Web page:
... Isn't the idea that morals change with time, and you have to put yourself in the right time period for proper frame of reference, pretty much the same thing as moral relativism? Or am I misinterpreting what you said?While society's acceptance of certain sins doesn't necessarily make those things any less immoral, if Dante's Inferno conformed to some moral absolute then it wouldn't matter what time period you're in, its morality would be self-evident... right?I suppose you could argue that the Bible counts as a certain moral absolute. Though I'm not sure to what extent The Inferno actually takes its morals from the Bible.
We were interpreting the meaning of moral relativism differently. Yeah, what you just said is right, though.Does anyone find The Inferno a bit, for lack of better words, childish? For instance, in the first canto, he has bees chasing those who didn't chose sides in the battle of Heaven. Does anyone find this, and other punishments like it, slightly...stupid?
Yeah. I agree about the bees thing... it kinda reminds me of that episode of the Simpsons where Homer goes to hell, and in hell some demon goes "So, you like donuts huh? Well now you will eat donuts for ALL OF ETERNITY!" and then some weird contraption full of donuts starts rapidly force-feeding Homer donuts.
i think that i will start a circle of hell just for people who watch the simpsons just kidding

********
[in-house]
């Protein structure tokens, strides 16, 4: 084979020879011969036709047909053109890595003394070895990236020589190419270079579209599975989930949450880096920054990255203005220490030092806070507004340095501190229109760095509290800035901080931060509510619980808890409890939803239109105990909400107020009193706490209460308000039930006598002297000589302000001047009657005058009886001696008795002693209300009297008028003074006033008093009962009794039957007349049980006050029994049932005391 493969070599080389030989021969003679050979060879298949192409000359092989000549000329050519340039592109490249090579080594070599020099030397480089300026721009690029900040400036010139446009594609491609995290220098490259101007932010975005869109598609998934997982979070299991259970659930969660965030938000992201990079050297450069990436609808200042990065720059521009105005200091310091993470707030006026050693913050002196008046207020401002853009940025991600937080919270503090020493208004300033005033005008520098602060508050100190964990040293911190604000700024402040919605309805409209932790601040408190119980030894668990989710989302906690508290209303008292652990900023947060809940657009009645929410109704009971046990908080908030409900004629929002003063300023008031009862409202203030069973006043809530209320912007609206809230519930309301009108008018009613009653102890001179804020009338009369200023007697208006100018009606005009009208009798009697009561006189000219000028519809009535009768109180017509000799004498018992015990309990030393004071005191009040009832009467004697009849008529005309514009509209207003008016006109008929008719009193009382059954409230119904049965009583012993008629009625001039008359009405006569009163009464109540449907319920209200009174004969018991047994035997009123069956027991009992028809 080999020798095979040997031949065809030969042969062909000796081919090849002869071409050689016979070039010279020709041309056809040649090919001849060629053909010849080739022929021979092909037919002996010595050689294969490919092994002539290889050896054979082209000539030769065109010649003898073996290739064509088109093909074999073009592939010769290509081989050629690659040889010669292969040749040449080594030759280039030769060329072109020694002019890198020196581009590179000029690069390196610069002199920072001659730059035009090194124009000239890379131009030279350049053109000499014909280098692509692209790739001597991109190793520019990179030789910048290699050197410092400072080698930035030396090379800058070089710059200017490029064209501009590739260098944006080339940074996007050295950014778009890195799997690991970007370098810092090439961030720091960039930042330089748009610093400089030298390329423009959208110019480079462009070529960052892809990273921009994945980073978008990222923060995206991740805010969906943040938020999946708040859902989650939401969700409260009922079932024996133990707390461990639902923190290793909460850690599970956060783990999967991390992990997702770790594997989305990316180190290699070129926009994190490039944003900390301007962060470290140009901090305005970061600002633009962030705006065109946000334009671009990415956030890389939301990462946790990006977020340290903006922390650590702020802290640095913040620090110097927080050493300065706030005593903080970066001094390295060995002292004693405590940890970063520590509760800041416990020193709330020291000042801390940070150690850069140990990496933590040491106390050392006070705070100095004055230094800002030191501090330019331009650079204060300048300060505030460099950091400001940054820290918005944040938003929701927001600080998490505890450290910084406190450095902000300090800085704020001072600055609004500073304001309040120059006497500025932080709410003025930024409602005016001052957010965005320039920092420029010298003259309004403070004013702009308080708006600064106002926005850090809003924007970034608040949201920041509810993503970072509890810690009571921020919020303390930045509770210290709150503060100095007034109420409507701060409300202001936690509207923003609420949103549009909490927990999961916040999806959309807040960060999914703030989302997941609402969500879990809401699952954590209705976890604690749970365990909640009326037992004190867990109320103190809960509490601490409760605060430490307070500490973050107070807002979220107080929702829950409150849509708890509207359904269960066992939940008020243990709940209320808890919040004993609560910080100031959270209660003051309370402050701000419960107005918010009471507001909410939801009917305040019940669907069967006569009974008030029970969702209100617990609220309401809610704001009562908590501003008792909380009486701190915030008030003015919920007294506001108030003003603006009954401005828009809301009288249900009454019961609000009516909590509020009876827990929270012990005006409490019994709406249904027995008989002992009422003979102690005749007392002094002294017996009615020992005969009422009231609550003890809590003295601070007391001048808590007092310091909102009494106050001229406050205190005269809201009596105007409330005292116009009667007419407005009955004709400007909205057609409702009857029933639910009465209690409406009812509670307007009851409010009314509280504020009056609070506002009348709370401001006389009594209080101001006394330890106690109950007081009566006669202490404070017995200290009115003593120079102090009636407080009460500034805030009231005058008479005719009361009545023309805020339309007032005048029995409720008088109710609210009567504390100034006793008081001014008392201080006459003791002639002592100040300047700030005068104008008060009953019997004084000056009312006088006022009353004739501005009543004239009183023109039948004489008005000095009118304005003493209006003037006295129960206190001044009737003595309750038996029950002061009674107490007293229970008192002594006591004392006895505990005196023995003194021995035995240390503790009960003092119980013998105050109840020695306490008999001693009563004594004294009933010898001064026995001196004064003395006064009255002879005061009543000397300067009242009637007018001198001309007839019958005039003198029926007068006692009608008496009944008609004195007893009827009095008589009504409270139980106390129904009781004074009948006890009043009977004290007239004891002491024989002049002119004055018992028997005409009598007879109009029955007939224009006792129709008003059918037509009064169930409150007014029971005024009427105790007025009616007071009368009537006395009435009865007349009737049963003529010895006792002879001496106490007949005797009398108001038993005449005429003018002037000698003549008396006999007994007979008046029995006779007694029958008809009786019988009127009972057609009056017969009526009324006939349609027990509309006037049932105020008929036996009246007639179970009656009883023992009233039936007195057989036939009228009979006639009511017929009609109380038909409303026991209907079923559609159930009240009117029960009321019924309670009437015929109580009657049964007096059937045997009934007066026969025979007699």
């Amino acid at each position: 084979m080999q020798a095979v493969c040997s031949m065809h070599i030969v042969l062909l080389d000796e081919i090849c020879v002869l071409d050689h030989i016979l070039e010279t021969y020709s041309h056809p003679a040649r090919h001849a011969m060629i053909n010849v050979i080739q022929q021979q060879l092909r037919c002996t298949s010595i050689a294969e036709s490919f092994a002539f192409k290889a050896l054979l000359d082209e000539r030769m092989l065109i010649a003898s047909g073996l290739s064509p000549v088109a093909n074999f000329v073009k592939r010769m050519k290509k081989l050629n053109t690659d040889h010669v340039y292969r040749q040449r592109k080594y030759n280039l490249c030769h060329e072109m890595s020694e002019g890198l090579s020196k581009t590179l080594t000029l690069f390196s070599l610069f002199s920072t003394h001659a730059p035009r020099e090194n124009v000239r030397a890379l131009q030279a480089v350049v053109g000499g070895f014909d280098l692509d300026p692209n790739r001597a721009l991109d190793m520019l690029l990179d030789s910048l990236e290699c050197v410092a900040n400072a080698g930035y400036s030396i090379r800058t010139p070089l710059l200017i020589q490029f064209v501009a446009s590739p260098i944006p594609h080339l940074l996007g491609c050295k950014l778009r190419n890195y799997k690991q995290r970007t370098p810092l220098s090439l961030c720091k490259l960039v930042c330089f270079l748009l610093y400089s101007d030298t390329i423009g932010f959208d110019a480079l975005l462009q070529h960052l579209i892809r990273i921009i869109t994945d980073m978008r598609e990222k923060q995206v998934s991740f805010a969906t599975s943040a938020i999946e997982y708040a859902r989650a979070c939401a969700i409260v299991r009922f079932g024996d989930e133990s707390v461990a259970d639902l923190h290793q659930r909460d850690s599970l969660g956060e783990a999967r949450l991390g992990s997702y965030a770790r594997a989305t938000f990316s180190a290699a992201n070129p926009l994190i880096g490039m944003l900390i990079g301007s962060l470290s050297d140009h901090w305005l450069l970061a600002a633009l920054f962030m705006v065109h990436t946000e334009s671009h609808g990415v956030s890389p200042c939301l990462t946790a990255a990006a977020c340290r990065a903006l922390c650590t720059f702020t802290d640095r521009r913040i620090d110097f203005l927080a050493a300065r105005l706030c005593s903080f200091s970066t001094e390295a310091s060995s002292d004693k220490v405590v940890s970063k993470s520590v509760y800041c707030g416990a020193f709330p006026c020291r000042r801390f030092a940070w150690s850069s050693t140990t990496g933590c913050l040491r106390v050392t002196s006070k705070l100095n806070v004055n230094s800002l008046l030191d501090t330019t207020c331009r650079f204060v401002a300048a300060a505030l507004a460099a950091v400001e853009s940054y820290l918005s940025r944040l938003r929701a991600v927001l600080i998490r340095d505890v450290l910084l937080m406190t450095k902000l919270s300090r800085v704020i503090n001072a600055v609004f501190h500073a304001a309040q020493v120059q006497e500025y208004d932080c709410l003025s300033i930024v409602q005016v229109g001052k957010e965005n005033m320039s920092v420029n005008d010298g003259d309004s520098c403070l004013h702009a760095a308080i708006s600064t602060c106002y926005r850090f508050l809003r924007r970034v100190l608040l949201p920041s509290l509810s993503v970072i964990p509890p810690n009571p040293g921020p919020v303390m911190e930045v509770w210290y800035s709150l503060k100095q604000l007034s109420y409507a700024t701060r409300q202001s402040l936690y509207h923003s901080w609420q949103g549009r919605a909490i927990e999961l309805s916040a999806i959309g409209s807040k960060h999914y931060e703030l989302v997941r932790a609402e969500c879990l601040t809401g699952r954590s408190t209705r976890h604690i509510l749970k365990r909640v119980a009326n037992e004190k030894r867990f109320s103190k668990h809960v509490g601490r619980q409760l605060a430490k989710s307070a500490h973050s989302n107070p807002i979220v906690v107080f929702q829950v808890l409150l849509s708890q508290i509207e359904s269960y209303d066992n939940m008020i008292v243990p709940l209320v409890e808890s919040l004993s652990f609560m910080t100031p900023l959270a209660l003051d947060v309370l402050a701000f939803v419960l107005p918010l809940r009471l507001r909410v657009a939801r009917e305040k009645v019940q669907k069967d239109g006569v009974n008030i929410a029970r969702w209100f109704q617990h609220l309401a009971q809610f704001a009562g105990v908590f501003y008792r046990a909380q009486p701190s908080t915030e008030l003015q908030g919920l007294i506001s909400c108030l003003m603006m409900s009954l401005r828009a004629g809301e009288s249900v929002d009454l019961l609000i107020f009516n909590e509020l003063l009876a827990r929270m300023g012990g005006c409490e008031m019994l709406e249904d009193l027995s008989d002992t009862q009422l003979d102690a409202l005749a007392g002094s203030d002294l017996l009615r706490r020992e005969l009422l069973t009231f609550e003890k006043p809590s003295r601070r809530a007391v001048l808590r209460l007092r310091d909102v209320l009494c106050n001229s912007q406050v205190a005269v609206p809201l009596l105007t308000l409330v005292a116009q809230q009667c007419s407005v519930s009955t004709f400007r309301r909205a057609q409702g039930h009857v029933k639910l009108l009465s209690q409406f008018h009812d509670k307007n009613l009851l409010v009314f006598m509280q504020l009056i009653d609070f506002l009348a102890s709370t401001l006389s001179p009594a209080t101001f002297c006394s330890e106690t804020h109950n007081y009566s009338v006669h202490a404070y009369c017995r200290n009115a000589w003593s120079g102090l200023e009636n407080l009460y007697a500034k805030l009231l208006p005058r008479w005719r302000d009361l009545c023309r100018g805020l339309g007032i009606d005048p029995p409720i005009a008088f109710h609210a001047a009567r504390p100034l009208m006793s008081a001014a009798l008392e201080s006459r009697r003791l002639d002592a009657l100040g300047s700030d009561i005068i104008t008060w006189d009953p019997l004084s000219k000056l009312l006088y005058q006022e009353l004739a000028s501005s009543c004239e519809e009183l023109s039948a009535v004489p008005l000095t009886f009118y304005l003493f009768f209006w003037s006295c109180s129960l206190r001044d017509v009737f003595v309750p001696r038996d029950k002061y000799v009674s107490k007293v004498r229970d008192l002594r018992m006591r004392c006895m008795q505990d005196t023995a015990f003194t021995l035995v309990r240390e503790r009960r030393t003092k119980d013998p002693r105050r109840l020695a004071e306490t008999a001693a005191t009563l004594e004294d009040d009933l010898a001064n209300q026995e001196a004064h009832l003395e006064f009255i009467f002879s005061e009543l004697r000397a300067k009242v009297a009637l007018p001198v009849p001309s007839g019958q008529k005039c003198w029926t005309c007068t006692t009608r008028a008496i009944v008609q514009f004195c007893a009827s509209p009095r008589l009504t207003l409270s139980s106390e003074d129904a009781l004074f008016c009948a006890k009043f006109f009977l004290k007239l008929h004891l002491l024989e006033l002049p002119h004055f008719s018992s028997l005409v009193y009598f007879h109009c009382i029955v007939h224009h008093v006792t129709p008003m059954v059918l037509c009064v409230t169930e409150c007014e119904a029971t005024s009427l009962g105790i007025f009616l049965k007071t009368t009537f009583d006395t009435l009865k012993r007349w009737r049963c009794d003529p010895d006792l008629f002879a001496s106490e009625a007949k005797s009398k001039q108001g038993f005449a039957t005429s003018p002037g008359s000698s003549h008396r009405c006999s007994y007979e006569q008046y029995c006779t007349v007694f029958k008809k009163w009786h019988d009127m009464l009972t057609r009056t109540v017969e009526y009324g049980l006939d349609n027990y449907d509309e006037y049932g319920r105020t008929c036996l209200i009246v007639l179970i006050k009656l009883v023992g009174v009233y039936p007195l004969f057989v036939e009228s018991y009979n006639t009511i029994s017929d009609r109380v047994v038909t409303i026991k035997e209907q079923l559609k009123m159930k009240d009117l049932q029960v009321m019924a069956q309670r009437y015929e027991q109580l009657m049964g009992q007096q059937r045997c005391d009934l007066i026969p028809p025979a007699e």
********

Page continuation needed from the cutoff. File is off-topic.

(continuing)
It reminds me more of the episode when Bart becomes Mr. Burns' heir and Bart decides to live with Mr. Burns. Homer drives to Mr. Burns' mansion and demands that Bart return home and Mr. Burn tells Homer, "I suggest you leave immediately." Homer replies, "Or what? You'll release the dogs? Or the bees? Or the dogs with bees in their mouths and when they bark they shoot bees at you?"
all simpson epidoses aside...yes, the Inferno is in a moral and ethical sence rather simple. Dante does go through the motions of making the punishments christianly symbolic, but his sins are not very complex; i say this meaning that Dante makes little distinctions between those who really "deserve" and those who are less "deserving" of the punishments. the most complex things are the punishments, which are sometimes really interesting.
Some of the punishments of Lower Hell are graded towards the severity of each respective sin. And I think the simplicity of his categorization of sin represents the Catholic view of sin at that time. We now live in an era that refuses the notion of black and white. Everything, to us, is in shades of grey. Dante's world was not like that; there existed scales, yes, so in that sense you could see some grey. But they weren't soft scales like the transitions between colors on powerpoint backgrounds-- they were stacked, like rungs of a ladder. And there was no space between each rung, you fell on one rung or the other and nowhere in between-- so it was either this sin or that one, not "Well, it's a mixture of two sins, and really that lust was minor, and that was a medium murder, not too terrible but not the nicest, either..." You either committed a certain sin, and were punished for it, or you didn't, and weren't punished for it. To us, so wedded to this concept of subtle greyscale, this is simplistic. To Dante and his contemporary readers, this was the only true idea-- they really had no notion, no suspicion of what we think today.